Apr 7th, 2021, 03:45 PM

The Politics Behind Europe's Vaccine Rollout

By Jacob Rogers
Image credit: Unsplash/Mufid Majnun
What are the consequences of the nationalist response to the Astrazeneca vaccine?

In response to many European countries halting the rollout of the Oxford-AstraZeneca vaccine, the World Health Organization says, “At this time, WHO considers that the benefits of the AstraZeneca vaccine outweigh its risks and recommends that vaccinations continue.” France, Germany, Italy, and Spain joined a growing list of European countries to place a temporary ban on the use of the AstraZeneca vaccine on Monday, March 15th, over growing concerns that the vaccine was linked to blood clotting. 

The month prior, French President Emmanuel Macron said, “What I can tell you officially is that the early results we have are not encouraging for 60 to 65-year-old people concerning AstraZeneca”. 

Regardless of the skepticism in Europe of the AstraZeneca vaccine, the EMA (European Medicines Agency) reviewed the claims of blood clotting related to the vaccine and found no correlation, once again approving it for use in the European Union. 

Image credit: Unsplash/Annie Spratt


“It was a political choice,” Nicola Magrini, the director of the Italian Medicines Agency, told la Repubblica newspaper, referencing the halting of the use of the AstraZeneca vaccine. Many scientists and politicians across the continent felt similarly. Almost all of the decisions to halt the use of the vaccine came within 36 hours of each other. Once Germany declared it was concerned with the effects of the vaccine, it was a domino effect. Spain, France, and Italy all followed suit within the same day. 

Naturally, these countries claimed that it was simply because they too were concerned with the data, yet the unspoken rule of presenting a united front clearly played a role. 

This two-day ban came at a time of a widening split between the EU and the United Kingdom. The Anglo-Swedish company, partnering with Oxford University, finds itself in the middle of a fight between the bloc of 27 and the UK. Yet, at the same time that many EU countries placed a temporary ban on the use of the vaccine, they also claimed that AstraZeneca broke the conditions of their contract by not reaching production quotas. 

The science is clear. AstraZeneca is an inexpensive and effective vaccine against COVID-19. Of course, in order to influence public opinion, it is necessary to verify the efficacy and safety of a vaccine. Yet, completely stopping a massive vaccination campaign for over 48 hours has dramatic consequences. Not only did the EU lose precious time in terms of the number of jabs, but they also lost ground in public opinion.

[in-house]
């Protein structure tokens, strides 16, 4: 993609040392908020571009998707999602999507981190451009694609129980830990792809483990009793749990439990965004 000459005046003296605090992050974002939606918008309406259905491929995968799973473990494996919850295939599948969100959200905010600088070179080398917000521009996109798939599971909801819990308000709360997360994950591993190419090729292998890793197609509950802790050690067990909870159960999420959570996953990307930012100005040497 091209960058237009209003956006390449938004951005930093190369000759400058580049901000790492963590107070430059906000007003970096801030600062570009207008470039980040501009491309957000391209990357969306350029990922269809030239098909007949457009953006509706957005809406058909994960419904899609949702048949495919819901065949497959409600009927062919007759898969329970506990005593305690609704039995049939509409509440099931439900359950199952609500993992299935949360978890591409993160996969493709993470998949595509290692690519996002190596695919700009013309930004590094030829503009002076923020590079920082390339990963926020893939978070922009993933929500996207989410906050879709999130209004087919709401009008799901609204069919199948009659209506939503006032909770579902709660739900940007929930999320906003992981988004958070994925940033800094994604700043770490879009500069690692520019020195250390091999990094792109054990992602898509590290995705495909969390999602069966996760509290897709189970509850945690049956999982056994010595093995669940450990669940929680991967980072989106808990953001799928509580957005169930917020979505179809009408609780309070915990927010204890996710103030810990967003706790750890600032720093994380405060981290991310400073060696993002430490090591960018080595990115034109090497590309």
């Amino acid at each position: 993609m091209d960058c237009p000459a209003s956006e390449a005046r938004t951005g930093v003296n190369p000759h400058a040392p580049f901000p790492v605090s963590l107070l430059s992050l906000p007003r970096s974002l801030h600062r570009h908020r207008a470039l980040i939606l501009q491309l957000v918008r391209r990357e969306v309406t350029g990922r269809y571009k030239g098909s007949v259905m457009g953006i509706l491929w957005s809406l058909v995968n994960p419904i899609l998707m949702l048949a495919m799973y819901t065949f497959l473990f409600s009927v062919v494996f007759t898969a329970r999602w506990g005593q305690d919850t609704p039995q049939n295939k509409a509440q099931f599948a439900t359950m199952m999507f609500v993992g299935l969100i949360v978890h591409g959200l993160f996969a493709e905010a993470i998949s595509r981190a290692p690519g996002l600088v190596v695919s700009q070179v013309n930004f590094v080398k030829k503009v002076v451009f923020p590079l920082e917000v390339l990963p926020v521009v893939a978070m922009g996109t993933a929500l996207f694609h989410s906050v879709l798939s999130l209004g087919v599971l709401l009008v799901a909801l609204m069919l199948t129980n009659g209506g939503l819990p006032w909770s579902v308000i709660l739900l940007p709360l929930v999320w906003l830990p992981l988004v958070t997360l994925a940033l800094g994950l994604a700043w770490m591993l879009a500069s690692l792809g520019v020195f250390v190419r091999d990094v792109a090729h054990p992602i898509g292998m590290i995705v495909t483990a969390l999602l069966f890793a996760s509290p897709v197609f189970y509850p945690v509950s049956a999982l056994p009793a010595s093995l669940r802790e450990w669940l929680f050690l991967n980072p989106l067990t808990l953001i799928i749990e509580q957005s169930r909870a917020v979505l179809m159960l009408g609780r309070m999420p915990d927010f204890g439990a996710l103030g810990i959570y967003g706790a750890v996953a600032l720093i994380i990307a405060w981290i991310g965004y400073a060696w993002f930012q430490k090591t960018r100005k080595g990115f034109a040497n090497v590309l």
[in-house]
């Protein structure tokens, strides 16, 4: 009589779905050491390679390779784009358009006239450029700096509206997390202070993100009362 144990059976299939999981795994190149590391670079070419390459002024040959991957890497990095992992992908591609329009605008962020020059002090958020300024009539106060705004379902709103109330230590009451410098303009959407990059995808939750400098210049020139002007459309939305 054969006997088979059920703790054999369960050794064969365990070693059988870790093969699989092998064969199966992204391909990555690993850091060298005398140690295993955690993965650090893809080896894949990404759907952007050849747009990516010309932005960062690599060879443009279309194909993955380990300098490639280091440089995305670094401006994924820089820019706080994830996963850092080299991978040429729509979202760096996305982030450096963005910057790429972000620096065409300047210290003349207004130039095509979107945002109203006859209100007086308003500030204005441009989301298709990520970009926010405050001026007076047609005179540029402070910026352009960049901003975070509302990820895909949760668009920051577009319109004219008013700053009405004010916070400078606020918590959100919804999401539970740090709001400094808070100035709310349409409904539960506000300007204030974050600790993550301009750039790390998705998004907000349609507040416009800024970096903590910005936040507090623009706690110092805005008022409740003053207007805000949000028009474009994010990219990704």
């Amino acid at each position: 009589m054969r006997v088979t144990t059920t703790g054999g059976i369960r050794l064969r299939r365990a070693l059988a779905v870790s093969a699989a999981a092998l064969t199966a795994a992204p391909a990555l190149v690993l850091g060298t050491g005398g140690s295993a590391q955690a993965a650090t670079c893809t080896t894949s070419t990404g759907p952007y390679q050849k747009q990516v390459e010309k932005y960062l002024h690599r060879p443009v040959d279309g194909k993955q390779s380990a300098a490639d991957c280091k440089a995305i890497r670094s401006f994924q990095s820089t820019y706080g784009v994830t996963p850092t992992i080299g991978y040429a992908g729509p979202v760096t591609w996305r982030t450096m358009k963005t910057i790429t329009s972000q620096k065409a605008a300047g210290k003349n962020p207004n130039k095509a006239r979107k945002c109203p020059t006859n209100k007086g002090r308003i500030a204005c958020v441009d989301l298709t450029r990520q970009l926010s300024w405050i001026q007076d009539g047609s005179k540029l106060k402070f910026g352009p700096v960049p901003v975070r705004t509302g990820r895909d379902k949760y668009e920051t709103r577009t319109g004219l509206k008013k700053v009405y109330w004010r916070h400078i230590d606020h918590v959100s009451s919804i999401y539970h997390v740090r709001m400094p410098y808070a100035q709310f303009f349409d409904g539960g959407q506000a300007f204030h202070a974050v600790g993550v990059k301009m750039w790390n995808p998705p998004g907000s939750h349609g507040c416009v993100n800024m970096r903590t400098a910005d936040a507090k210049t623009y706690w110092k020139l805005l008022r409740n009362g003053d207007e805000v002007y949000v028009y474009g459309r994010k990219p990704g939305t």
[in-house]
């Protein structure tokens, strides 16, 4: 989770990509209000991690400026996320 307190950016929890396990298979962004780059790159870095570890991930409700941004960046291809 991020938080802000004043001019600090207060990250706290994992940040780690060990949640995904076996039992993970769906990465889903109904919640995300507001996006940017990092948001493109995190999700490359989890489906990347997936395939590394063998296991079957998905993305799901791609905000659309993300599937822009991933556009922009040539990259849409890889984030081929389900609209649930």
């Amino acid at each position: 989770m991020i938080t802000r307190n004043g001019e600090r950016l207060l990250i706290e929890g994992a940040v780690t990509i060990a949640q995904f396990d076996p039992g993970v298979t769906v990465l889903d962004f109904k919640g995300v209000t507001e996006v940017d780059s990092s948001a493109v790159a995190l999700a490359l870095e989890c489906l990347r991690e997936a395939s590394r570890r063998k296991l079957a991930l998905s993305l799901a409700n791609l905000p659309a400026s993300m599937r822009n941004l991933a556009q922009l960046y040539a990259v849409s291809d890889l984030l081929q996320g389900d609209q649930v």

For an already vaccine skeptical continent such as Europe, saying a vaccine has potentially deadly consequences like blood clots, leads to inevitable distrust. The EU’s strategy for the war of public opinion has clearly been ineffective. 

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In addition to making wrong steps in terms of public opinion, the EU’s vaccine rollout has been plagued by inefficacy, lack of production, and political turmoil. The EU has exported nearly 40 million doses of vaccines, yet only kept 70 million for their domestic population of nearly 750 million. The EU has blamed their sluggish response on the vaccine production companies. Rumors began in late March that the EU was considering banning the export of the vaccine. While stopping short of a complete ban of exports, they did urge vaccine production companies to fulfill their orders to the EU before other regions. 

"It has to honor the contract it has with European member states before it can engage again in exporting vaccines," EU Commission President, Ursula von der Leyen says. "We want to explain to our European citizens that they can get their fair share,” Leyen says.

While the EU is trying to salvage public trust in AstraZeneca, for example, Jean Castex, the Prime Minister of France, took the vaccine the same day it was re-approved by the EMA, it might be too little too late for the public to place their faith in this vaccine. 

The inherently political nature of the debate surrounding the AstraZeneca vaccine leads to a broader discussion of public health and vaccines in general. The creation and production of a vaccine in such a short time frame is an undeniable success of modern science. Yet, it has become increasingly clear that even a virus that pays no attention to national territory or borders is not immune to political pushback. Regardless of clear science, many countries have avoided using vaccines from political foes. 

Image credit: Unsplash/ Jørgen Håland


This phenomenon has been dubbed "vaccine nationalism". While Europe’s reaction to AstraZeneca has been thought of as a political pushback for Brexit, one of its leaders is simultaneously attempting to prioritize the health of its citizens over politics. Mario Draghi, the new Prime Minister of Italy and the man who is said to have saved the eurozone after the financial crisis of 2008, is apparently in talks with the EU commission to begin the process of approving the Russian vaccine, Sputnik V, for use in the EU. 

The EU is in desperate need of a rapid solution to their lagging vaccine rollout. The economy of Europe has been especially devastated by travel restrictions as tourism is one of the largest sectors of the European economy. The possible creation of “vaccine passports” and loosening travel restrictions provides a possible solution to reinvigorate tourism in Europe, but it will be a tough road ahead, particularly as several countries on the continent introduce new lockdowns and further travel restrictions.